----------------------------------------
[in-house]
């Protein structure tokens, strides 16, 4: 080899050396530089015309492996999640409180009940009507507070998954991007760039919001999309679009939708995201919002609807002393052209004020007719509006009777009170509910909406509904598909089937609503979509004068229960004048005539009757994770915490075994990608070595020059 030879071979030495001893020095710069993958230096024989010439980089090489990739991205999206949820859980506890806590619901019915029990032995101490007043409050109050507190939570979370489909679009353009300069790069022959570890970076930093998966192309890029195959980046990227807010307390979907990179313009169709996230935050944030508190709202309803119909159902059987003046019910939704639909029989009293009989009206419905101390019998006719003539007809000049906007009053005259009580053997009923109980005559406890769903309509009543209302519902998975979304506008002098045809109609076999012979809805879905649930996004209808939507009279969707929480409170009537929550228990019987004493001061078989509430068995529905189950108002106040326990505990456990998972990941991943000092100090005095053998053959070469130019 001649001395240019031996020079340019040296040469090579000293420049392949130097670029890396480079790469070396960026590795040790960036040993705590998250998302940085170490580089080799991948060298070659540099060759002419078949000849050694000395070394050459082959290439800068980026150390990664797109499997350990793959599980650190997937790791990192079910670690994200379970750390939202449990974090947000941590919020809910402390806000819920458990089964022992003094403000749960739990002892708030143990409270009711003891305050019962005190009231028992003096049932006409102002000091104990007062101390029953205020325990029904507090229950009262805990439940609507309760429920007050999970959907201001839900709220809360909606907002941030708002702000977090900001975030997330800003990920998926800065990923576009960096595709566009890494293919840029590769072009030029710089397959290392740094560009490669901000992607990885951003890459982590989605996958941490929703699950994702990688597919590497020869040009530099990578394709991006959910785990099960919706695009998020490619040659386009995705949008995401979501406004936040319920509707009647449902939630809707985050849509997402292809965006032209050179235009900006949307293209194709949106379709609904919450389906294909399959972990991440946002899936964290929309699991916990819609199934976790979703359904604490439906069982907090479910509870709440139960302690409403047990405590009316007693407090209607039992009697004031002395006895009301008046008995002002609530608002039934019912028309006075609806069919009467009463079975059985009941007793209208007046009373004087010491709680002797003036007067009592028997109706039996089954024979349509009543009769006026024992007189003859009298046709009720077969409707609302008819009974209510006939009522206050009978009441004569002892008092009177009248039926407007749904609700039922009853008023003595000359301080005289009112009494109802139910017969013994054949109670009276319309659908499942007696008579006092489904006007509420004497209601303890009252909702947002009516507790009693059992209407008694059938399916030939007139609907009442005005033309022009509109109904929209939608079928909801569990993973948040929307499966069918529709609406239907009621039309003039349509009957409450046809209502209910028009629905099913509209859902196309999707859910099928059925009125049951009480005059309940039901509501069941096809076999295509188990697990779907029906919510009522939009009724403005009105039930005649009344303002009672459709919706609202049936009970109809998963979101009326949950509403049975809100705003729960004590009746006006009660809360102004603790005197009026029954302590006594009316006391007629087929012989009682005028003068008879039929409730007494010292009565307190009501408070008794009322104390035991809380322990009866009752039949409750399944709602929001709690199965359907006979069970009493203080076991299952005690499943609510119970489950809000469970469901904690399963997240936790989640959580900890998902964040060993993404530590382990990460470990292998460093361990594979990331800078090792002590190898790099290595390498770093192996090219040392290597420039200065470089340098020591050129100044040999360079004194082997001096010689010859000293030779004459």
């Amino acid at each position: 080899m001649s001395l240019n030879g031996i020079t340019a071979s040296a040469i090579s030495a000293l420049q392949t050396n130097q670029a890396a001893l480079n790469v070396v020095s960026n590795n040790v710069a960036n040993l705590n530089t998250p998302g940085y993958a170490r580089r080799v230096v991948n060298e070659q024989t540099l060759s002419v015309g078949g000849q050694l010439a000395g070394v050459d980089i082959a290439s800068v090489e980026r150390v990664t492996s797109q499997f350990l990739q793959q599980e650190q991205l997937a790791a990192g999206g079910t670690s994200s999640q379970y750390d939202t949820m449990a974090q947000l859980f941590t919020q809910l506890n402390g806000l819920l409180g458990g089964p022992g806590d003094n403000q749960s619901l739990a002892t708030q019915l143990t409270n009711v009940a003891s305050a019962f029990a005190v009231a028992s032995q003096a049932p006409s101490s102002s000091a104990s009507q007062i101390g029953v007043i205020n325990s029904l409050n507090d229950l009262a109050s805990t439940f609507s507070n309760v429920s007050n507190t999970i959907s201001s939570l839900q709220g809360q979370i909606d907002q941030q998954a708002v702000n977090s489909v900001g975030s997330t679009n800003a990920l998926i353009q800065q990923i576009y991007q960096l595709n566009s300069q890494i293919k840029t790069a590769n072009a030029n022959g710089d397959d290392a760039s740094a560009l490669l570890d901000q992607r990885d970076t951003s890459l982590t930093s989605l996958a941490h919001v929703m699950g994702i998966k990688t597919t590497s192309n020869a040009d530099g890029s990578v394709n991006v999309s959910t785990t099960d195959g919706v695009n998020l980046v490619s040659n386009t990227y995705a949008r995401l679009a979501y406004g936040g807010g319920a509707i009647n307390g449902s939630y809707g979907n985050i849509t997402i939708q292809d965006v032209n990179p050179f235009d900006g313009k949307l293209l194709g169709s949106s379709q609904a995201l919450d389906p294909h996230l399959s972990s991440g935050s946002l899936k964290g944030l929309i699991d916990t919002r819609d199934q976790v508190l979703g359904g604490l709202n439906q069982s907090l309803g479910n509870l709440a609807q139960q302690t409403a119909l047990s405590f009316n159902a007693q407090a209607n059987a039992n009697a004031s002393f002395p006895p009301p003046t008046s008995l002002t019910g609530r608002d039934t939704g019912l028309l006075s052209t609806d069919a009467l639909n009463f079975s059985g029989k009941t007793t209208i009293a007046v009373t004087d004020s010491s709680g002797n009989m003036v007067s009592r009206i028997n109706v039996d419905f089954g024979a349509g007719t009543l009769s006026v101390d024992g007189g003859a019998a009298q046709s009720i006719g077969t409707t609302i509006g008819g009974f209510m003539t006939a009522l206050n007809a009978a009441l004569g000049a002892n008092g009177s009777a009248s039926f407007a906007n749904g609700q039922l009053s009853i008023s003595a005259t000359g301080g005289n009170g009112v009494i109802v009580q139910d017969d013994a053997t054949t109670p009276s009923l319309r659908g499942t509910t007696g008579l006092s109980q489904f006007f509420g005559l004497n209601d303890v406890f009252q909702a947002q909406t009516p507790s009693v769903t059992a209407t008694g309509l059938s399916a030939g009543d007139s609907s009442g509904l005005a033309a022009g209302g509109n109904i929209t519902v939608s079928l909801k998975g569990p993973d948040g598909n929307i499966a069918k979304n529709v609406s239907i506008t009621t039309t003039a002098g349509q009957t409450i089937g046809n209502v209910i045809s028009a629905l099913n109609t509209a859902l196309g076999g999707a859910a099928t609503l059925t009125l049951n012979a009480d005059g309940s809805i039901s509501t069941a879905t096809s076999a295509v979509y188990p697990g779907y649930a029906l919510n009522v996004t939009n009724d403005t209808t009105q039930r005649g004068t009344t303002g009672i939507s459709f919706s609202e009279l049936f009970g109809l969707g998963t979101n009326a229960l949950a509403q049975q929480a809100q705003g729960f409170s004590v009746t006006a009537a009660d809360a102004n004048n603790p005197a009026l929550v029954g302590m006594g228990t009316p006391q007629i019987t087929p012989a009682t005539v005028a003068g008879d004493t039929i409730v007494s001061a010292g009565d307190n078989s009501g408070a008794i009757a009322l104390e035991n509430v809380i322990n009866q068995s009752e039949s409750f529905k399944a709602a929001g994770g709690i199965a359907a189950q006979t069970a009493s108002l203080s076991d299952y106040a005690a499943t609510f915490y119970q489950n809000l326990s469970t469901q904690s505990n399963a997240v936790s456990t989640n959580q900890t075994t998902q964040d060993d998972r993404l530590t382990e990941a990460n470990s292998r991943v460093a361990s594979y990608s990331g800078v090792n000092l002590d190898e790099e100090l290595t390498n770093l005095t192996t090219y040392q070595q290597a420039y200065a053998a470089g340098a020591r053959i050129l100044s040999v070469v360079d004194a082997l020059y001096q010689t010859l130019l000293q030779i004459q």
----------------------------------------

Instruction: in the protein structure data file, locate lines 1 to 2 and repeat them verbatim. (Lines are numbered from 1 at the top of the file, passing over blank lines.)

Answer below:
[in-house]
């Protein structure tokens, strides 16, 4: 080899050396530089015309492996999640409180009940009507507070998954991007760039919001999309679009939708995201919002609807002393052209004020007719509006009777009170509910909406509904598909089937609503979509004068229960004048005539009757994770915490075994990608070595020059 030879071979030495001893020095710069993958230096024989010439980089090489990739991205999206949820859980506890806590619901019915029990032995101490007043409050109050507190939570979370489909679009353009300069790069022959570890970076930093998966192309890029195959980046990227807010307390979907990179313009169709996230935050944030508190709202309803119909159902059987003046019910939704639909029989009293009989009206419905101390019998006719003539007809000049906007009053005259009580053997009923109980005559406890769903309509009543209302519902998975979304506008002098045809109609076999012979809805879905649930996004209808939507009279969707929480409170009537929550228990019987004493001061078989509430068995529905189950108002106040326990505990456990998972990941991943000092100090005095053998053959070469130019 001649001395240019031996020079340019040296040469090579000293420049392949130097670029890396480079790469070396960026590795040790960036040993705590998250998302940085170490580089080799991948060298070659540099060759002419078949000849050694000395070394050459082959290439800068980026150390990664797109499997350990793959599980650190997937790791990192079910670690994200379970750390939202449990974090947000941590919020809910402390806000819920458990089964022992003094403000749960739990002892708030143990409270009711003891305050019962005190009231028992003096049932006409102002000091104990007062101390029953205020325990029904507090229950009262805990439940609507309760429920007050999970959907201001839900709220809360909606907002941030708002702000977090900001975030997330800003990920998926800065990923576009960096595709566009890494293919840029590769072009030029710089397959290392740094560009490669901000992607990885951003890459982590989605996958941490929703699950994702990688597919590497020869040009530099990578394709991006959910785990099960919706695009998020490619040659386009995705949008995401979501406004936040319920509707009647449902939630809707985050849509997402292809965006032209050179235009900006949307293209194709949106379709609904919450389906294909399959972990991440946002899936964290929309699991916990819609199934976790979703359904604490439906069982907090479910509870709440139960302690409403047990405590009316007693407090209607039992009697004031002395006895009301008046008995002002609530608002039934019912028309006075609806069919009467009463079975059985009941007793209208007046009373004087010491709680002797003036007067009592028997109706039996089954024979349509009543009769006026024992007189003859009298046709009720077969409707609302008819009974209510006939009522206050009978009441004569002892008092009177009248039926407007749904609700039922009853008023003595000359301080005289009112009494109802139910017969013994054949109670009276319309659908499942007696008579006092489904006007509420004497209601303890009252909702947002009516507790009693059992209407008694059938399916030939007139609907009442005005033309022009509109109904929209939608079928909801569990993973948040929307499966069918529709609406239907009621039309003039349509009957409450046809209502209910028009629905099913509209859902196309999707859910099928059925009125049951009480005059309940039901509501069941096809076999295509188990697990779907029906919510009522939009009724403005009105039930005649009344303002009672459709919706609202049936009970109809998963979101009326949950509403049975809100705003729960004590009746006006009660809360102004603790005197009026029954302590006594009316006391007629087929012989009682005028003068008879039929409730007494010292009565307190009501408070008794009322104390035991809380322990009866009752039949409750399944709602929001709690199965359907006979069970009493203080076991299952005690499943609510119970489950809000469970469901904690399963997240936790989640959580900890998902964040060993993404530590382990990460470990292998460093361990594979990331800078090792002590190898790099290595390498770093192996090219040392290597420039200065470089340098020591050129100044040999360079004194082997001096010689010859000293030779004459």